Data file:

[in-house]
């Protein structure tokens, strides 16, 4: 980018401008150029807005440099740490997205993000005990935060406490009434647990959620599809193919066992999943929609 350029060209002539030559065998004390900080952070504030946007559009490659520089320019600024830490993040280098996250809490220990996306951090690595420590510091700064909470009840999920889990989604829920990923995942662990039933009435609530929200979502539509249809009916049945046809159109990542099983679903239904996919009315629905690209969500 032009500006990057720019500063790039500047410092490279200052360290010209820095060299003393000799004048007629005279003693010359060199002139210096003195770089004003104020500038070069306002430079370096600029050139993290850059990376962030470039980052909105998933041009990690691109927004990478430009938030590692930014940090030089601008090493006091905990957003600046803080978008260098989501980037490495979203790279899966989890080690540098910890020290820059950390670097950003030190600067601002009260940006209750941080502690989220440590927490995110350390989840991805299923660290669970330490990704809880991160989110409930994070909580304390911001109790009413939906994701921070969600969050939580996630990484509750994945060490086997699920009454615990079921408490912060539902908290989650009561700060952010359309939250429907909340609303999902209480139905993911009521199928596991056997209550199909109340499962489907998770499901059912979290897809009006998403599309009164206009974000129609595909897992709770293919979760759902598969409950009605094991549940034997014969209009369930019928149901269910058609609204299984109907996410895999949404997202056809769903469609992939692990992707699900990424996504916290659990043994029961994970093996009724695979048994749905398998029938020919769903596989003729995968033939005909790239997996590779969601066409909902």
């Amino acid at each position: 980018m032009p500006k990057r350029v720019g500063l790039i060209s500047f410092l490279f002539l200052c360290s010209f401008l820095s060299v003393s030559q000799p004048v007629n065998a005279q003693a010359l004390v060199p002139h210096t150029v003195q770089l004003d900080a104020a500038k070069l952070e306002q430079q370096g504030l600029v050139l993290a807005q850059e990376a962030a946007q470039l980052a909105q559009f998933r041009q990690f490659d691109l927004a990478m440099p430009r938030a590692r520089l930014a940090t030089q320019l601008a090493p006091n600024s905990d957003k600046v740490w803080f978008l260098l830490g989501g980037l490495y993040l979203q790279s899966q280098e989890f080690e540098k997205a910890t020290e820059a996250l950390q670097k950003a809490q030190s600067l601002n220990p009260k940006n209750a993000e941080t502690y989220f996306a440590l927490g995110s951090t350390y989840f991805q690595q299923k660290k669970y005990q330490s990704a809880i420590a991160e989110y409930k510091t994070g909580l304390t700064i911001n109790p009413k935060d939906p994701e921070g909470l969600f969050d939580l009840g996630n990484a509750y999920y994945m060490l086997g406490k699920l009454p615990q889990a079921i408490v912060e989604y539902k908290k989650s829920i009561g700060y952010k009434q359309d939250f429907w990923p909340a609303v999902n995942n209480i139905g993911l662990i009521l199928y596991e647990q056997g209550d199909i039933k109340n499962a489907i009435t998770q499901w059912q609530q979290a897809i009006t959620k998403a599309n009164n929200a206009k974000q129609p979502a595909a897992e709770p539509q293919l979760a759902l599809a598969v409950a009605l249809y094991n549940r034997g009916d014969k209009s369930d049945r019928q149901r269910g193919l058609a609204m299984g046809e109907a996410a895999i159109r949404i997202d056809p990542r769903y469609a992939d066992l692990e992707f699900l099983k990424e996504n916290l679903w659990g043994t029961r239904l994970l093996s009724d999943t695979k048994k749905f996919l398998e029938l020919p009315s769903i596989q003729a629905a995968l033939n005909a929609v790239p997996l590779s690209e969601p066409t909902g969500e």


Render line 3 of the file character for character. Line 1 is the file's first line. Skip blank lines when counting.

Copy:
């Amino acid at each position: 980018m032009p500006k990057r350029v720019g500063l790039i060209s500047f410092l490279f002539l200052c360290s010209f401008l820095s060299v003393s030559q000799p004048v007629n065998a005279q003693a010359l004390v060199p002139h210096t150029v003195q770089l004003d900080a104020a500038k070069l952070e306002q430079q370096g504030l600029v050139l993290a807005q850059e990376a962030a946007q470039l980052a909105q559009f998933r041009q990690f490659d691109l927004a990478m440099p430009r938030a590692r520089l930014a940090t030089q320019l601008a090493p006091n600024s905990d957003k600046v740490w803080f978008l260098l830490g989501g980037l490495y993040l979203q790279s899966q280098e989890f080690e540098k997205a910890t020290e820059a996250l950390q670097k950003a809490q030190s600067l601002n220990p009260k940006n209750a993000e941080t502690y989220f996306a440590l927490g995110s951090t350390y989840f991805q690595q299923k660290k669970y005990q330490s990704a809880i420590a991160e989110y409930k510091t994070g909580l304390t700064i911001n109790p009413k935060d939906p994701e921070g909470l969600f969050d939580l009840g996630n990484a509750y999920y994945m060490l086997g406490k699920l009454p615990q889990a079921i408490v912060e989604y539902k908290k989650s829920i009561g700060y952010k009434q359309d939250f429907w990923p909340a609303v999902n995942n209480i139905g993911l662990i009521l199928y596991e647990q056997g209550d199909i039933k109340n499962a489907i009435t998770q499901w059912q609530q979290a897809i009006t959620k998403a599309n009164n929200a206009k974000q129609p979502a595909a897992e709770p539509q293919l979760a759902l599809a598969v409950a009605l249809y094991n549940r034997g009916d014969k209009s369930d049945r019928q149901r269910g193919l058609a609204m299984g046809e109907a996410a895999i159109r949404i997202d056809p990542r769903y469609a992939d066992l692990e992707f699900l099983k990424e996504n916290l679903w659990g043994t029961r239904l994970l093996s009724d999943t695979k048994k749905f996919l398998e029938l020919p009315s769903i596989q003729a629905a995968l033939n005909a929609v790239p997996l590779s690209e969601p066409t909902g969500e």